Brand loyalty is evolving. Are brands keeping up?

Brand loyalty is evolving. Are brands keeping up?

Brand loyalty used to be a race to the top and once you got there you were relatively assured you’d stay there for the foreseeable future. Now brand loyalty is on shaky ground thanks to how easy it is to find and purchase new brands. Consumers are no longer limited to what is on the shelves in their local stores. You can literally find over 6,500 listings for dish soap on Amazon.

Whatever nitpicky little thing you don’t like about your current dish soap – whether the commercial made you cry and you don’t like feelings or whether they don’t donate enough money to environmental causes – you can always find something new and even have it delivered right to your door. Consumers have more choices than ever before, but instead of killing brand loyalty it’s actually changing brand loyalty for the better.

The Evolution Of Brand Loyalty

Before the 1950s brand loyalty was simply based on who had the best product. Good Year made the best tires, so you bought Good Year if you wanted them to last and be safe. RCA made the best radios so you bought an RCA radio if you wanted it to last. As quality increased across the board in the 1950s brands had to get creative if they were going to sell their products to the public.

According to Mike Clum, the founder of a Facebook advertising agency, this is when the so-called “Golden Age” of advertising really took off. People became loyal not just to brands, but to jingles, advertising slogans, mascots, and even celebrities. Just about every tobacco company had a celebrity singing the praises of their cigarettes, and people bought soap powder based on the daytime television shows those brands supported. According to AdAge:

“By 1940, there were 55 daytime serials, and several were aired twice a day, some on more than one network. All such programs were broadcast between 9 a.m. and 5 p.m., during what advertisers regarded as women’s hours, even though women made up the bulk of the audience in all dayparts. By the early 1920s, advertisers had noted that women purchased up to 85% of most household products sold in the U.S. This made women a highly desirable audience, especially for such mass consumer goods as soaps, cosmetics, packaged foods and healthcare products.”

By the 1980s brands needed to make a big shift again, and this is when loyalty programs first started to take hold. Airline miles were one of the earliest examples of loyalty programs, and they were heartily embraced by an eager public.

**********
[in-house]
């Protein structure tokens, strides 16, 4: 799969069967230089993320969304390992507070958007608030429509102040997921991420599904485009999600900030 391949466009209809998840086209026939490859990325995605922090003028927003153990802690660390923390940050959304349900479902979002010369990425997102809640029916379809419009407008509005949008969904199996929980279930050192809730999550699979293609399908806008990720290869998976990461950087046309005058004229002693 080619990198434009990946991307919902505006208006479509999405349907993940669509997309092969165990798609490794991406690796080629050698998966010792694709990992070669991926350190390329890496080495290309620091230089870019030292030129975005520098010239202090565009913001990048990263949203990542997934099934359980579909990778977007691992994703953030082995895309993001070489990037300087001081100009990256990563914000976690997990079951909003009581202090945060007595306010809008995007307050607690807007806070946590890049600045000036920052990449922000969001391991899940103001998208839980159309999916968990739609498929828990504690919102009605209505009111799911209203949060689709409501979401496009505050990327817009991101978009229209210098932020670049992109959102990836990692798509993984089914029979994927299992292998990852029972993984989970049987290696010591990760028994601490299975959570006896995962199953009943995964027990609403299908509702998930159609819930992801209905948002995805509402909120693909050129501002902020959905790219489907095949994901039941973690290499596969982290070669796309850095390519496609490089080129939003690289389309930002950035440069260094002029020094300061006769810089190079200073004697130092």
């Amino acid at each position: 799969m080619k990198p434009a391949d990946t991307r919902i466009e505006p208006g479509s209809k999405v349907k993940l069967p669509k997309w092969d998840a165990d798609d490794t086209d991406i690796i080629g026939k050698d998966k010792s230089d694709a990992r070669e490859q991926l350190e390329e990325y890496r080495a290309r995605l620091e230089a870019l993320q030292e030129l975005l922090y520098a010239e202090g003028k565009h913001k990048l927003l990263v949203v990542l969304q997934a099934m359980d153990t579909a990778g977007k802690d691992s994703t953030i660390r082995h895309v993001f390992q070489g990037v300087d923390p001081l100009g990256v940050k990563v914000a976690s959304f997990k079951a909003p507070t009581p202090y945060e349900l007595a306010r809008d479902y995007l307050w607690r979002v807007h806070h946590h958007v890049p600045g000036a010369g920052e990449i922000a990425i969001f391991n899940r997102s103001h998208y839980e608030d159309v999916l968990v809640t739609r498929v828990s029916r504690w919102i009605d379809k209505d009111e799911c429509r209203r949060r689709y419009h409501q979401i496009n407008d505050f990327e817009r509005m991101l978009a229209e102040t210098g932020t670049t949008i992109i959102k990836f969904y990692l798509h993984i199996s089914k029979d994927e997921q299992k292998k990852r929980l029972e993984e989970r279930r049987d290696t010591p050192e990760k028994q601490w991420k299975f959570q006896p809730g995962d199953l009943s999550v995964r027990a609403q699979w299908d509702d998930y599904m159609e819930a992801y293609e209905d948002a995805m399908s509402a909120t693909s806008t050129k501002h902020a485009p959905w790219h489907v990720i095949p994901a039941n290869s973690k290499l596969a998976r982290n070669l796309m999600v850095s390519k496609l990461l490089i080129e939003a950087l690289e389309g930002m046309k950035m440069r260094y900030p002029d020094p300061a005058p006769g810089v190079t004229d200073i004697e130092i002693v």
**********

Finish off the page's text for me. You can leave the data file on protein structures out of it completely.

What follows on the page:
One man even purchased 12,000 Healthy Choice pudding cups in 1999 which he was able to trade in for 1.2 million airline miles. Fast forward to today and there are 29 loyalty program memberships per household in the United States. People are getting burning out on the old loyalty programs and it is hurting customer loyalty once again.

What Are Today’s Customers Looking For?

Millennials are leading the way to a new kind of brand loyalty. No longer is having a good product or sponsoring daytime television enough to gain loyal customers. Today’s brands have to engage in good business practices, have excellent customer service, and be innovative.

Cell phone carriers, clothing brands, and health and beauty brands are the top three areas that still have a fair amount of brand loyalty, but thanks to the availability of literally everything you can imagine online brands have to work to attract and retain customers. Millennials report they will switch brands if:

  • They have a change in financial situation (56%)
  • The brand raises prices (41%)
  • A friend or family member recommends something different (38%)
  • A better product comes along (37%)
  • A brand has a scandal such as bad business practices (32%)

Which Brands Still Retain The Most Customer Loyalty?

There are some brands that are so entrenched into our daily lives that we may not even realize how loyal we are to them. Google has managed to become the top brand for loyalty thanks to how much it has managed to work its way into every aspect of our daily lives.

Amazon has become the preferred marketplace for all things online, rivaling brick-and-mortar WalMart for the top retailer in the nation. And Apple has managed to generate a massive loyal fan base around its iPhone, so much so that people are willing to camp out whenever they release a new product. In fact, Apple’s customers admit to practicing blind loyalty to Apple products.

How Can Brands Compete?

Today’s brands will have to work even harder to compete for loyal customers, but the things they will have to do to remain competitive are quite simple. Make sure your product quality and business practices are stellar. Be responsive to customers and practice excellent customer service. In today’s market even startups have a chance to gain customer loyalty. Learn more from this infographic from Rave Reviews.

This post is part of our contributor series. The views expressed are the author's own and not necessarily shared by TNW.

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